"I grew up on Disney films," recalls Bertke. "They were always made with a certain charm in the olden days. Young children, who are still learning how to interpret narrative, can lose themselves in the atmosphere of those old films. When you look at films like Alice in Wonderland, everything is so bubbly and spontaneous. It's almost like the film is crying out to have something done with it. You have these textures of celluloid and vintage tape. Everything was done differently then and has special warm sound qualities that are very appealing."
"When I'm creating a new piece, I always start by finding voices and sounds which have certain notes in them or have interesting timbres." With these elements Bertke creates rhythms, chord progressions, and vocal sections. "My videos don't show how any of this is done, of course. They're more involved with nice visuals. I still get people asking me: âOh, where did you get the music from?'"
In recent years, Nick Bertke has been creating remixes of sights and sounds captured from the environements around him. One striking piece, Gardyn, is composed of images and audio of his mother in her garden. His ambitious World Remix Project uses found sounds from different parts of the world: South Africa, Hong Kong, New York and a recent trip to Bhutan,Tibet.
"I used a microphone and camera to record a range of impressions of Tibetan culture. We recorded the voices of the monks, drums and all the instruments we could find. I came back and recorded Kadinchey out of all these samples. It is similar to the work I've been doing with movies, but I've always wanted to do it with a culture, or a group of people."
On the road, Bertke uses a MacBook Pro laptop and AKG K701 headphones. "Audition was up on my laptop every day at these locations."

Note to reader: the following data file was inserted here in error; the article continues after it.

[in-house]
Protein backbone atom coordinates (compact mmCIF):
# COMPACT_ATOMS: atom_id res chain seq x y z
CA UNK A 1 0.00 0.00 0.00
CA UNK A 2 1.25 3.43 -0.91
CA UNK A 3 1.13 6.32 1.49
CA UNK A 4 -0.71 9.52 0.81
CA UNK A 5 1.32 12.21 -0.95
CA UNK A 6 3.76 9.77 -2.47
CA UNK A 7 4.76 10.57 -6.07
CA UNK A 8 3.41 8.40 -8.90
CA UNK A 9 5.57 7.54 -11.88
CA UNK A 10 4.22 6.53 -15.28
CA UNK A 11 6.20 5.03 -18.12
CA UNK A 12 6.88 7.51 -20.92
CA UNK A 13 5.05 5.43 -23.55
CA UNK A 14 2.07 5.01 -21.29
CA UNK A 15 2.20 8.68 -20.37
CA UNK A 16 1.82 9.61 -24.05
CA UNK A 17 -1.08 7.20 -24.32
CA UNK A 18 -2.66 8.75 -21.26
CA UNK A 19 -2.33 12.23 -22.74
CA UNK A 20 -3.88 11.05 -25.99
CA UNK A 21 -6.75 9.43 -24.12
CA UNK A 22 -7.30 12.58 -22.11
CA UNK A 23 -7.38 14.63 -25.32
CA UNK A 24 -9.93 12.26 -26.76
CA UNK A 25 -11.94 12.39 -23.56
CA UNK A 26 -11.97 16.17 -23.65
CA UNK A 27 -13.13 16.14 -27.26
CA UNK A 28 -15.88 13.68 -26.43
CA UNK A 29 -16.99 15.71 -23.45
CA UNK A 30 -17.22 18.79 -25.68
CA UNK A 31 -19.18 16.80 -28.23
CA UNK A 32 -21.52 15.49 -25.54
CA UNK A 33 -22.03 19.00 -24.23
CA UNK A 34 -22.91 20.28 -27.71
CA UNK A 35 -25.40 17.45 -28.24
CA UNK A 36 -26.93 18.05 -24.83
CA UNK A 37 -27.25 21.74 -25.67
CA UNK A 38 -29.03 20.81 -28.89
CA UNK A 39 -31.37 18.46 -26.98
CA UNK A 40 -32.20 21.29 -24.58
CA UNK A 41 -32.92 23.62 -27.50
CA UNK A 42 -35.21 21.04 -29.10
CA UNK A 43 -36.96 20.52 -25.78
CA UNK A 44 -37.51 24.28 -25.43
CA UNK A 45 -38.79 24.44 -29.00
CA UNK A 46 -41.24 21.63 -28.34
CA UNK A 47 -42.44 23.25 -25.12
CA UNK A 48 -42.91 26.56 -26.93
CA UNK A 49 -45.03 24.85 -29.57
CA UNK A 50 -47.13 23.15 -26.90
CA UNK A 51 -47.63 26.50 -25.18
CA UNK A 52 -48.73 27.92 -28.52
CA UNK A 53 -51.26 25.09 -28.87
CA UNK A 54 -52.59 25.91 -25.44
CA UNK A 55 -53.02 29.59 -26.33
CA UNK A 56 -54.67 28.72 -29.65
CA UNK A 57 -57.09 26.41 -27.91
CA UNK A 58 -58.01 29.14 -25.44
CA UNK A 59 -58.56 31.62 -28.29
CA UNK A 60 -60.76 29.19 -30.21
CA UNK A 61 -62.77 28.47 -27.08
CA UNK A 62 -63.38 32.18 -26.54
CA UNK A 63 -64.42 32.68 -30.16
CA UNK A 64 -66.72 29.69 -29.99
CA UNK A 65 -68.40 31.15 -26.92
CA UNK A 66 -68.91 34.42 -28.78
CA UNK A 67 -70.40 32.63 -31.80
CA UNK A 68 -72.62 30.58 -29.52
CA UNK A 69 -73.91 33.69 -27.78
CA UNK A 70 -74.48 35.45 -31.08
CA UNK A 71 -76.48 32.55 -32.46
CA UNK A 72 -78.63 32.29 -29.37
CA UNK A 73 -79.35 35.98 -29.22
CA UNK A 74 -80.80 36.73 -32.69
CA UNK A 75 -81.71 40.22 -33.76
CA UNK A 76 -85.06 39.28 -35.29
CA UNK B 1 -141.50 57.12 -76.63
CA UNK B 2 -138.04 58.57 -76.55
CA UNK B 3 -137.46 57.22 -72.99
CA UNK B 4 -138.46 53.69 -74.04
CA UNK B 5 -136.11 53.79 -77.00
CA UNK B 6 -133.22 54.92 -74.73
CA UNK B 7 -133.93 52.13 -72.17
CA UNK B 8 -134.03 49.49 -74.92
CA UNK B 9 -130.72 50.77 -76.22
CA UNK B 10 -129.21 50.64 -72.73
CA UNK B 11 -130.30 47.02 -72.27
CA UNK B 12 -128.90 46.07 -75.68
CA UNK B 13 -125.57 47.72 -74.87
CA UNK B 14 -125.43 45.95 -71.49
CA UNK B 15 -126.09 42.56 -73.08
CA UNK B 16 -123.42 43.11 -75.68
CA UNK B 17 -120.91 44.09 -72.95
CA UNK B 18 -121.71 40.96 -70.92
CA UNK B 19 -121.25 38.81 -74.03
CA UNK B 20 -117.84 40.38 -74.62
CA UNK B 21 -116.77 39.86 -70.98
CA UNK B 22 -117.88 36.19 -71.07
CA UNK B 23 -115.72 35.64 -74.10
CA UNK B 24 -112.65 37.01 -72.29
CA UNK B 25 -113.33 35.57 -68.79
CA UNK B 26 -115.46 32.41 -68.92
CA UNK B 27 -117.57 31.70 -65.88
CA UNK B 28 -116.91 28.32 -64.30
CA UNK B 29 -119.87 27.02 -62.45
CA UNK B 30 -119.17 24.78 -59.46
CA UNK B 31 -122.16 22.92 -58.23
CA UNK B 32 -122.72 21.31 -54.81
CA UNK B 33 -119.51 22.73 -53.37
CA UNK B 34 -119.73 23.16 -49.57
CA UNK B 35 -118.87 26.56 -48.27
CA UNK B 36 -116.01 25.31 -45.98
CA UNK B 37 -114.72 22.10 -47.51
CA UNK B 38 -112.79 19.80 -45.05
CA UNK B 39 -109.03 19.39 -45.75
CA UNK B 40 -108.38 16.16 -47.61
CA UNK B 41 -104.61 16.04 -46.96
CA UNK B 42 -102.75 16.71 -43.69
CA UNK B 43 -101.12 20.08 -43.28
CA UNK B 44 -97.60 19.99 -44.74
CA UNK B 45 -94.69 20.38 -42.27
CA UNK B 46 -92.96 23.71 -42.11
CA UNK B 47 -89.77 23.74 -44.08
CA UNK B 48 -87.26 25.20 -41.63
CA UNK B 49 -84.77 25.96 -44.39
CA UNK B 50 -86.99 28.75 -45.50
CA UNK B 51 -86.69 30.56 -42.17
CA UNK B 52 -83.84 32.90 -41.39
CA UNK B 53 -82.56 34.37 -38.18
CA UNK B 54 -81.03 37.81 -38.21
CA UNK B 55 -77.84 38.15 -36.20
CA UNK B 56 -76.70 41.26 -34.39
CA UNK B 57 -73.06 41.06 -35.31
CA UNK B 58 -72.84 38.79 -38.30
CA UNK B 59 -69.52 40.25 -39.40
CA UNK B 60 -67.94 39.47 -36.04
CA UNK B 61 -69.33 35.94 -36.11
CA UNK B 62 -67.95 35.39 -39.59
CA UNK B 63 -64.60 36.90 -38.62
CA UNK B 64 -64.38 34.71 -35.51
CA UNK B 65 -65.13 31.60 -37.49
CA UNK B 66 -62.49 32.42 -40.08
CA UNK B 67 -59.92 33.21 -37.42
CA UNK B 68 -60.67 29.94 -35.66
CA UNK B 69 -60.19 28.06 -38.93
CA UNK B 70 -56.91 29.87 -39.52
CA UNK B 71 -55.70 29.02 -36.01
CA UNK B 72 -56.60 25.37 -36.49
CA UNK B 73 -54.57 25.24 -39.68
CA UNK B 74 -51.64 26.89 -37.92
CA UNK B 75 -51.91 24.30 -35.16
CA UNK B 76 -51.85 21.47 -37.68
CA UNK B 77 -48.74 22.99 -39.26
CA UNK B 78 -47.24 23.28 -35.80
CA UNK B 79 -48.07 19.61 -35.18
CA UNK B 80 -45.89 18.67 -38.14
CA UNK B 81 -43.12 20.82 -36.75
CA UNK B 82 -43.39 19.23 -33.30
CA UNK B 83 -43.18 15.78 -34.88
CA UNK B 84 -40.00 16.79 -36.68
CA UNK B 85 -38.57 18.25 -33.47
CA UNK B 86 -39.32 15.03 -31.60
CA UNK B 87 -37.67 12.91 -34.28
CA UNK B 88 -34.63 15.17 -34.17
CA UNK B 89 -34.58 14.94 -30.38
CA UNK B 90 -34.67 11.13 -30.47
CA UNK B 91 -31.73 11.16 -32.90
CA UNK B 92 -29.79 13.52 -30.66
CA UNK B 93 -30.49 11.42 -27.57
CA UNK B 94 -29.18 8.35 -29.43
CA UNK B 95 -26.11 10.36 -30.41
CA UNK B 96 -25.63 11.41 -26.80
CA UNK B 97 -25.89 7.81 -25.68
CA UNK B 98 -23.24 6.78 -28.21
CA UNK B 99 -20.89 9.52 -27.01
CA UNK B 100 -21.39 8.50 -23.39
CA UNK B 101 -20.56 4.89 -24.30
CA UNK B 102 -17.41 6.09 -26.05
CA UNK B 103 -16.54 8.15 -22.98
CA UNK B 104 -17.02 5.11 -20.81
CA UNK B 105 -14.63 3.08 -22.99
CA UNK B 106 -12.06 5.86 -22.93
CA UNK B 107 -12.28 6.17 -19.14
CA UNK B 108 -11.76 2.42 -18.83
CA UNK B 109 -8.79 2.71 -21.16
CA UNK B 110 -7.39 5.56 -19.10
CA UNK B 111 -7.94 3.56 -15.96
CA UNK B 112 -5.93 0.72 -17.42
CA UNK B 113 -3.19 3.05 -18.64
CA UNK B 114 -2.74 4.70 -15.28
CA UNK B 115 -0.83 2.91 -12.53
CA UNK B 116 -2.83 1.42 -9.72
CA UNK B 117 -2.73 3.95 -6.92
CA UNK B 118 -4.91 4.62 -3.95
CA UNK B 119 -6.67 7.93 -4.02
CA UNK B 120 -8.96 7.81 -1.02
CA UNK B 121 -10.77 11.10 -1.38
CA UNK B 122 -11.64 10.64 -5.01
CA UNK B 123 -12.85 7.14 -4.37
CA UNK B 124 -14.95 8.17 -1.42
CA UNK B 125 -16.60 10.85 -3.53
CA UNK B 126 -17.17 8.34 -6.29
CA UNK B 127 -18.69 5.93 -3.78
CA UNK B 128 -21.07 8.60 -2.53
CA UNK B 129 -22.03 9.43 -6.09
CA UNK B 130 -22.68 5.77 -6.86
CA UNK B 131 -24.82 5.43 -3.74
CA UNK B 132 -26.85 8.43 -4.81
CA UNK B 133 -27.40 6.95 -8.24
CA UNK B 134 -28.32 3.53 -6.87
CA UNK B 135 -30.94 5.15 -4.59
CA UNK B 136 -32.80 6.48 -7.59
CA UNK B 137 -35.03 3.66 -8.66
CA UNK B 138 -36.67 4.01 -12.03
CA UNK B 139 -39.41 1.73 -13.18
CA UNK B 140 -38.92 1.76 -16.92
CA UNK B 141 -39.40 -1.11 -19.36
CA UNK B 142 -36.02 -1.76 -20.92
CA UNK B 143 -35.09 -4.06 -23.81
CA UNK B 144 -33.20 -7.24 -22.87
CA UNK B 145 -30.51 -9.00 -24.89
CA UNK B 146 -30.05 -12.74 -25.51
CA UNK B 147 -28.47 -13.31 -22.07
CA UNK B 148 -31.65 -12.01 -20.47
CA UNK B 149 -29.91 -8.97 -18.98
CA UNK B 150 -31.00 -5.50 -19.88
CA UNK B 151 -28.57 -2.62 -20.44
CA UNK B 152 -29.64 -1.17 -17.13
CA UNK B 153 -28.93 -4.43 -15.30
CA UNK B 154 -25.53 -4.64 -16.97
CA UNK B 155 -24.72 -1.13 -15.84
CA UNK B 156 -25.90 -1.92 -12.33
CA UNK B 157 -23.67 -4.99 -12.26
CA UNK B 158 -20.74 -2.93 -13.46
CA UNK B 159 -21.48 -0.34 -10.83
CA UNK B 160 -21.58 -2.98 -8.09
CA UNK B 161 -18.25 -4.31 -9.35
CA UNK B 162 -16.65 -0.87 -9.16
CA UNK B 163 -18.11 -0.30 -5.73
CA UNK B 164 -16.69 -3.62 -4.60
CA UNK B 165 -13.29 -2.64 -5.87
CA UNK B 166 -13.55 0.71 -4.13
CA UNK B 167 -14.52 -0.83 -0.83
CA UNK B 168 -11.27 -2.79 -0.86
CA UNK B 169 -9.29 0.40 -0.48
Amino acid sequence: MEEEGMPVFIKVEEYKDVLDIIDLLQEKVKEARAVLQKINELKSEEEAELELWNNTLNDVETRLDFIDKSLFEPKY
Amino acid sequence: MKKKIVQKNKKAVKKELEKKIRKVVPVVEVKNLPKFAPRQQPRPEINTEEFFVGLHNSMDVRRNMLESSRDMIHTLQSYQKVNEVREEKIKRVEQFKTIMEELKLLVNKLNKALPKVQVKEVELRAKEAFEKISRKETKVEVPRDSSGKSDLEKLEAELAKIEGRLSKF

"Audition allows me to work with many, many hours of audio with ease and it allows me to find samples and trim them to my liking," he explains. "I have yet to find another audio editor which allows me to do that with this kind of speed and ease."
"Audition gets out of the way and allows me to concentrate on the sound that I'm working on: I can normalize, fade in and out, find zero points and create effects racks. I'm amazed at how fast you can work with it. For sampling work, you need a dedicated environment like this. I can't imagine trying to bring a whole movie into some of the other applications and trying to work with sounds in this way."
Pogo will continue to push the envelope as he continues to search the world for compelling sound elements and sonic textures. "Like any artist you become your own clich© after a while. When people start being able to predict what your music will do, it's time to look for new ideas and new ways of creating. You are always reinventing yourself."
For more information on Nick Bertke and his work, visit http://www.pogomix.net/
Learn more about Adobe Audition, or visit Inside Sound, the Adobe Audition blog
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Disclosure, to comply with the FTC’s rules 16 CFR Part 255 This article was either written by Adobe employees or for Adobe by an outside contractor. It is intended for the Adobe Channel on ProVideo Coalition, which Adobe sponsors.